what we are researching 06 ihat we do research highlights tumor genetins fusions in the genetic code by conducting detailed molecular analyses researchers at the national center for tumor diseases (nct) in dresden and heidelberg were able to detect growth-promoting gene fusions in pancreatic tumors. the studies showed that in these cases, part of what is called the nrg1 gene fuses with part of another gene. in contrast to pancreatic cancers that feature the typical mutation in the so-called kras gene, which are virtually unresponsive to medication, cancer cells containing these fused structures are vulnerable. these insights could yield new personalized therapy approaches. researchers at the two nct locations now plan to conduct a detailed study to explore how to optimize treatment with targeted medication. publication: c. heining et al., in cancer discovery, 2018 (doi: 10.1158/2159-8290.cd-18-0036) astrophysins where’s the dust? an international team of researchers, including hzdr physicists, was able to solve an old unanswered mystery of the origin of oxygen isotopes in meteoritic stardust. the tiny specks provide precise clues on the physical processes inside the stars from whose ashes they stem. so far, however, studies on meteorites have not yet detected the characteristic footprint of stars that are four to eight times heavier than our sun, even though observations with infrared telescopes have shown that these stars exist in large numbers. experiments at the italian laboratory for underground nuclear astrophysics (luna) suggested that the destruction rate of the rare oxygen isotope 17o is higher than previously assumed, which alters the predicted isotope footprint. once they had incorporated the new reaction rate into their star models, the researchers’ predictions matched the measured properties of certain stardust particles. publication: m. lugaro et al., in nature astronomy, 2017 (doi: 10.1038/s41550-016-0027) source: nasa, esa, and n.r. o'dell (vanderbilt university)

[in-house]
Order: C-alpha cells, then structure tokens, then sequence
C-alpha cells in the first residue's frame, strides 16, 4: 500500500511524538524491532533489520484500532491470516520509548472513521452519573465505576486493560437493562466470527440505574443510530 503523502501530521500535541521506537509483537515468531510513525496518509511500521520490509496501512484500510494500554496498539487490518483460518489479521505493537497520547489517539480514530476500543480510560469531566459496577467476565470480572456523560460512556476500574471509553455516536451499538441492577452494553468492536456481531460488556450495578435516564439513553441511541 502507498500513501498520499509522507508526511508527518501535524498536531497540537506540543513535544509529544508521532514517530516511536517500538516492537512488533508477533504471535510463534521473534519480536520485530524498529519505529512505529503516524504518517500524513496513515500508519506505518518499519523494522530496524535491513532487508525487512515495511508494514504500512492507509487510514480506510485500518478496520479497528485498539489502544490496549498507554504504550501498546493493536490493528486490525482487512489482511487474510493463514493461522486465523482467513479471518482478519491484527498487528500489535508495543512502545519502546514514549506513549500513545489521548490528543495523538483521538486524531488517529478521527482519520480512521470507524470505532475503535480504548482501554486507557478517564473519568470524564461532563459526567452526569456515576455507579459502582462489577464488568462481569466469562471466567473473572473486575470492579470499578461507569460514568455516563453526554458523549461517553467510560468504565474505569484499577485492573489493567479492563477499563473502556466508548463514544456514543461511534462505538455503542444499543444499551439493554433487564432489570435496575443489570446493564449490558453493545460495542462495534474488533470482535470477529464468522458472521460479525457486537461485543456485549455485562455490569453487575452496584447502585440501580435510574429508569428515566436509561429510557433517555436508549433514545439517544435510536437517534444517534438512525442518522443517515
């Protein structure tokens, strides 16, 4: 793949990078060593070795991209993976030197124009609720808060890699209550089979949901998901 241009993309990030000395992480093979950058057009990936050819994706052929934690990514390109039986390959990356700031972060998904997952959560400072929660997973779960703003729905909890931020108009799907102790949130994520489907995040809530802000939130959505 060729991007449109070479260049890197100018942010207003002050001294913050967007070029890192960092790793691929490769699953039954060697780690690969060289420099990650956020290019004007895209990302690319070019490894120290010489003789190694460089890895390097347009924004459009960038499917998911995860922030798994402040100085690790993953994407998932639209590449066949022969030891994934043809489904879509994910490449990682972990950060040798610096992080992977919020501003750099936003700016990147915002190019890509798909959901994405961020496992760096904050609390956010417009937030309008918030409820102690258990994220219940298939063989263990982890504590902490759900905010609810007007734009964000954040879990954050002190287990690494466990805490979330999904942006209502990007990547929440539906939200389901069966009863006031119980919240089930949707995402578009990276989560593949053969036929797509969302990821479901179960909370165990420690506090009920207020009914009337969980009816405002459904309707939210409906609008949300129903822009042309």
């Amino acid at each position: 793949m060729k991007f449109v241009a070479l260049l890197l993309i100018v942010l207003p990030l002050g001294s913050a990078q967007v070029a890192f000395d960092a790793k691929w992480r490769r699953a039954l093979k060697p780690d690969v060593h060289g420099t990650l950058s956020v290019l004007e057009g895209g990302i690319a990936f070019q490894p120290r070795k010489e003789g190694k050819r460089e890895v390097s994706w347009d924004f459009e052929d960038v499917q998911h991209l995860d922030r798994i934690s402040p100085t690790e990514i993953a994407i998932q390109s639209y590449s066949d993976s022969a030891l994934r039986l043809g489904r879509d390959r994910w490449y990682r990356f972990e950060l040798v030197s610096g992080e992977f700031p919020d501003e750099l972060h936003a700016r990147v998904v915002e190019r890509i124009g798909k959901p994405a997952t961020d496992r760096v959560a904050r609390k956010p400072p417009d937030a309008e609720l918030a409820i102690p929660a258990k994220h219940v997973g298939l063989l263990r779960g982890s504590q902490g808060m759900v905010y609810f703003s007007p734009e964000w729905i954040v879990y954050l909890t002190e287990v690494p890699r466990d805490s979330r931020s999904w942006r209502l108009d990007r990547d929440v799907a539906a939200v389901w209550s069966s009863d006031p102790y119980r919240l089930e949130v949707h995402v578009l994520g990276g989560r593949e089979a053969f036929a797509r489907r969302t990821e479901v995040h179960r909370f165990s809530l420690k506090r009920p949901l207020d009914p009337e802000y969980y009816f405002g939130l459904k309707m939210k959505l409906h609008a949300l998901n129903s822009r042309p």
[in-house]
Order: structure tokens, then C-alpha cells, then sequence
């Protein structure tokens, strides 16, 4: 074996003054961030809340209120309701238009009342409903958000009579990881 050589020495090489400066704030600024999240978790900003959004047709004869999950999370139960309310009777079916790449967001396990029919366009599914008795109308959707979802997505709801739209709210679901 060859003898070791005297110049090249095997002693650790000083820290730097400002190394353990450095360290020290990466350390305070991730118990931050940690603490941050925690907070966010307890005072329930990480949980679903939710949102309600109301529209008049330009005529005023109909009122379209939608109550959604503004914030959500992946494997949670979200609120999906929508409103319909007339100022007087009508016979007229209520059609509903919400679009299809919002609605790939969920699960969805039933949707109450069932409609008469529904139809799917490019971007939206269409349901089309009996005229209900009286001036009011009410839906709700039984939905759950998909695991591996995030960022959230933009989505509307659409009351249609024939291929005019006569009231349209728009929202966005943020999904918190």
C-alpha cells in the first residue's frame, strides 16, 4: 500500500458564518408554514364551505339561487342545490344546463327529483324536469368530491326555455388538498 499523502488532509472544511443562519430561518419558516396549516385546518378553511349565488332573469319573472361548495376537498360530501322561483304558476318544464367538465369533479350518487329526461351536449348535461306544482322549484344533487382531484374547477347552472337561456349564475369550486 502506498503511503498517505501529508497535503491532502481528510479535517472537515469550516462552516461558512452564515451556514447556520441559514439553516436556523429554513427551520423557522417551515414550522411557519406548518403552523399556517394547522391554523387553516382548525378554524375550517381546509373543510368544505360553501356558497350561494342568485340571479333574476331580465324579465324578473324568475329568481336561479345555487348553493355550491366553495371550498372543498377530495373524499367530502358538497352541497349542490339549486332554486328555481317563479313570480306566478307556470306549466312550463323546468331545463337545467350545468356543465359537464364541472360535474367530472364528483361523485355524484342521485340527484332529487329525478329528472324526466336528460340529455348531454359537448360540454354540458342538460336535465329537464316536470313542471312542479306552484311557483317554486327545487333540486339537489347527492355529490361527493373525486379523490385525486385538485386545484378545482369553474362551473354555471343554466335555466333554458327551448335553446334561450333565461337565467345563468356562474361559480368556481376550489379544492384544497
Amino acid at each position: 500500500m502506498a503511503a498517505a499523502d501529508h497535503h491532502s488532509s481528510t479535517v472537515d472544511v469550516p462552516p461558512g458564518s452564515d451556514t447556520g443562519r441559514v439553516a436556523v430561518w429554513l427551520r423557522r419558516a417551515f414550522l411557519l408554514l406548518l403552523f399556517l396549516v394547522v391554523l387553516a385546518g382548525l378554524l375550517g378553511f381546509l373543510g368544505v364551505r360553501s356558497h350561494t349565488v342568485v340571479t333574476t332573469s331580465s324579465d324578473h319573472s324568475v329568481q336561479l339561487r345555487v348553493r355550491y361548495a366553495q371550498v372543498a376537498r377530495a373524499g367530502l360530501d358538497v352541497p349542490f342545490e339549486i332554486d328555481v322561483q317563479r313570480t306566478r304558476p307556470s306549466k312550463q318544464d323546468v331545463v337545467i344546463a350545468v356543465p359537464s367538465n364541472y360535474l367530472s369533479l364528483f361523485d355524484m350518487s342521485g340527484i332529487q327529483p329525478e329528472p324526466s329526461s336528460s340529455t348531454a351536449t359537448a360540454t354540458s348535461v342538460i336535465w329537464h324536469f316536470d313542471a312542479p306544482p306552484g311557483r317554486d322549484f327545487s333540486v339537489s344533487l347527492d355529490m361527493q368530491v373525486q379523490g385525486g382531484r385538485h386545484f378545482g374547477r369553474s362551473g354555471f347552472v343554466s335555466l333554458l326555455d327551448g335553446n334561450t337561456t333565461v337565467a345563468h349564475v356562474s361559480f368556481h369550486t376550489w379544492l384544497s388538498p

ihat we do 07 radiopharmaneutinals lightning-fast silicon thanks to their versatile multi-functionality, tiny nanoparticles are considered promising medical tools, for instance to detect tumors. armed with a shell that renders them invisible to the immune system and radioactively marked, these particles can travel through the bloodstream, ideally cluster near the diseased cells, and thus detect them. their ionizing radiation, however, makes it vital that the substances leave the body as fast as possible to avoid undue stress on healthy organs. up to now, this has prevented them from being used in medical applications. researchers from hzdr and the universities of strasbourg and padua have now managed to generate ultra-small silicon nanoparticles and carbon nanocrystals, measuring less than five nanometers each, and track them via positron emission tomography (pet) as they spread throughout the organism. they discovered that both types of particle are secreted very fast via the kidney, which means they might make great tools for cancer diagnostics. publication: n. licciardello et al., in nanoscale, 2018 (doi: 10.1039/c8nr01063c) source: sahneweiß / istockphoto.com thomas-soellner, ilbusca resourne tenhnology geonhemistry it’s all in the mix pulsing away the efficiency of flotation-based processing of ultra-fine metal-containing valuables from ores greatly depends on the particle size of the valueless surrounding rock, as hzdr and tu freiberg researchers have now been able to confirm for the first time. the process of flotation involves mixing water with finely ground rock. added air bubbles then drag precious minerals to the surface where they are carried away in a froth. experts previously assumed that it was only the size of the target particles that impacted the results, which would mean that the recovery would deteriorate as the target particles got smaller – an increasing problem for processing, since minerals are often found very finely disseminated in ores. the new studies on the minerals magnetite and quartz have shown, however, that fine (10 to 50 micrometers) and ultrafine (smaller than ten micrometers) target materials can be recovered at the same yield provided that the surrounding rock is also fine. the rate drops drastically, even for fine particles, when the valueless granules are ultrafine, i.e. smaller than ten micrometers. publication: t. leistner et al., in minerals engineering, 2017 (doi: 10.1016/j.mineng.2017.02.005) contrary to previous assumptions, crystals in liquids do not dissolve evenly, but rather in pulses. hzdr researchers and their colleagues at the center for marine environmental studies at the university of bremen (marum) recently discovered this unexpected phenomenon. the process of how crystalline material reacts with liquids is vital for technical and medical applications, such as metal corrosion or the absorption of medicaments in the body. the studies have now provided new insights into how material is released over time and in space. this has an impact on risk and safety prognoses, for instance for radioactive waste processing. the results also demonstrate that dissolution is not just the inverse process of continuous crystal growing, as no such pulses have been observed during crystal growth. publication: c. fischer, a. lüttge, in proceedings of the national academy of science, 2018 (doi: 10.1073/pnas.1711254115)